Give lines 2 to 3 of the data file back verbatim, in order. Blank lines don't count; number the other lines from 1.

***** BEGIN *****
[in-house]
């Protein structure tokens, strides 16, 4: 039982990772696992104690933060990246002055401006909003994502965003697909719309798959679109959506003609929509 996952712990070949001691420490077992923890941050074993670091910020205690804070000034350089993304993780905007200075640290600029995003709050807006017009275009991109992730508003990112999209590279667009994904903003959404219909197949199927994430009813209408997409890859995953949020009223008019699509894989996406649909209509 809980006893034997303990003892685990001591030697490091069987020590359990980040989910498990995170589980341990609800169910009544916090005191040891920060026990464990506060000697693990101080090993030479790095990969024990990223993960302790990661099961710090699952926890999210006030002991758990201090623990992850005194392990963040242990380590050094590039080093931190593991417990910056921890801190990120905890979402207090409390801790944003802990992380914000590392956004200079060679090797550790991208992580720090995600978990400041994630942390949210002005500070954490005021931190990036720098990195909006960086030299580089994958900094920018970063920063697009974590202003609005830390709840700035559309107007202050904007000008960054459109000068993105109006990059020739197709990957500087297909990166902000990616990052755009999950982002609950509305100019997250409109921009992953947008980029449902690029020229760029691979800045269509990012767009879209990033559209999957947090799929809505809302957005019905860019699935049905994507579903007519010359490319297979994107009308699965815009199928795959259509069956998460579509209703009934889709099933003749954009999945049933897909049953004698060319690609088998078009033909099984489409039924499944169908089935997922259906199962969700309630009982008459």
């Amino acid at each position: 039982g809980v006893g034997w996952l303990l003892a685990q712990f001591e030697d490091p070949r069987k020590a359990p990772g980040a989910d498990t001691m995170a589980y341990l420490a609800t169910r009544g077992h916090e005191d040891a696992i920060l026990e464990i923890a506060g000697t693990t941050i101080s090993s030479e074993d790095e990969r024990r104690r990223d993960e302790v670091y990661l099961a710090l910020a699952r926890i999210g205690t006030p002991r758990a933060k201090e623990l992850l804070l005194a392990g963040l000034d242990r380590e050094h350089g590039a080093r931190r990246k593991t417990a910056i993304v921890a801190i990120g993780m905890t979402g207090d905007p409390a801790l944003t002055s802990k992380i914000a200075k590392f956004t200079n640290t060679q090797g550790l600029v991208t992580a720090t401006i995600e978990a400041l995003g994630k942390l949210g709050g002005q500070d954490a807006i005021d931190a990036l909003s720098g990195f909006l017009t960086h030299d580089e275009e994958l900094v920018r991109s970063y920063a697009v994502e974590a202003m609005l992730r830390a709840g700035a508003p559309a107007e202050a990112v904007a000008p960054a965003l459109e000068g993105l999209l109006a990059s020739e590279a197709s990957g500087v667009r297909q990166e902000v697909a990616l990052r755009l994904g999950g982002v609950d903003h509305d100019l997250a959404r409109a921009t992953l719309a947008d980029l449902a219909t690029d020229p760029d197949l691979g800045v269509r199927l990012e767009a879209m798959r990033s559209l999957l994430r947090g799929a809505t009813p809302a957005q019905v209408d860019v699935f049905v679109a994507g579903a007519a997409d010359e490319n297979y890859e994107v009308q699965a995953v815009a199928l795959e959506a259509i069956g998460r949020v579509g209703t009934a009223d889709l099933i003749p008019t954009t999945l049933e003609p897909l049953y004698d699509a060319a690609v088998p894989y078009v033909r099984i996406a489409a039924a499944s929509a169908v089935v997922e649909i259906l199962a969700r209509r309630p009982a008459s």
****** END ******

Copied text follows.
């Protein structure tokens, strides 16, 4: 039982990772696992104690933060990246002055401006909003994502965003697909719309798959679109959506003609929509 996952712990070949001691420490077992923890941050074993670091910020205690804070000034350089993304993780905007200075640290600029995003709050807006017009275009991109992730508003990112999209590279667009994904903003959404219909197949199927994430009813209408997409890859995953949020009223008019699509894989996406649909209509 809980006893034997303990003892685990001591030697490091069987020590359990980040989910498990995170589980341990609800169910009544916090005191040891920060026990464990506060000697693990101080090993030479790095990969024990990223993960302790990661099961710090699952926890999210006030002991758990201090623990992850005194392990963040242990380590050094590039080093931190593991417990910056921890801190990120905890979402207090409390801790944003802990992380914000590392956004200079060679090797550790991208992580720090995600978990400041994630942390949210002005500070954490005021931190990036720098990195909006960086030299580089994958900094920018970063920063697009974590202003609005830390709840700035559309107007202050904007000008960054459109000068993105109006990059020739197709990957500087297909990166902000990616990052755009999950982002609950509305100019997250409109921009992953947008980029449902690029020229760029691979800045269509990012767009879209990033559209999957947090799929809505809302957005019905860019699935049905994507579903007519010359490319297979994107009308699965815009199928795959259509069956998460579509209703009934889709099933003749954009999945049933897909049953004698060319690609088998078009033909099984489409039924499944169908089935997922259906199962969700309630009982008459």
């Amino acid at each position: 039982g809980v006893g034997w996952l303990l003892a685990q712990f001591e030697d490091p070949r069987k020590a359990p990772g980040a989910d498990t001691m995170a589980y341990l420490a609800t169910r009544g077992h916090e005191d040891a696992i920060l026990e464990i923890a506060g000697t693990t941050i101080s090993s030479e074993d790095e990969r024990r104690r990223d993960e302790v670091y990661l099961a710090l910020a699952r926890i999210g205690t006030p002991r758990a933060k201090e623990l992850l804070l005194a392990g963040l000034d242990r380590e050094h350089g590039a080093r931190r990246k593991t417990a910056i993304v921890a801190i990120g993780m905890t979402g207090d905007p409390a801790l944003t002055s802990k992380i914000a200075k590392f956004t200079n640290t060679q090797g550790l600029v991208t992580a720090t401006i995600e978990a400041l995003g994630k942390l949210g709050g002005q500070d954490a807006i005021d931190a990036l909003s720098g990195f909006l017009t960086h030299d580089e275009e994958l900094v920018r991109s970063y920063a697009v994502e974590a202003m609005l992730r830390a709840g700035a508003p559309a107007e202050a990112v904007a000008p960054a965003l459109e000068g993105l999209l109006a990059s020739e590279a197709s990957g500087v667009r297909q990166e902000v697909a990616l990052r755009l994904g999950g982002v609950d903003h509305d100019l997250a959404r409109a921009t992953l719309a947008d980029l449902a219909t690029d020229p760029d197949l691979g800045v269509r199927l990012e767009a879209m798959r990033s559209l999957l994430r947090g799929a809505t009813p809302a957005q019905v209408d860019v699935f049905v679109a994507g579903a007519a997409d010359e490319n297979y890859e994107v009308q699965a995953v815009a199928l795959e959506a259509i069956g998460r949020v579509g209703t009934a009223d889709l099933i003749p008019t954009t999945l049933e003609p897909l049953y004698d699509a060319a690609v088998p894989y078009v033909r099984i996406a489409a039924a499944s929509a169908v089935v997922e649909i259906l199962a969700r209509r309630p009982a008459s």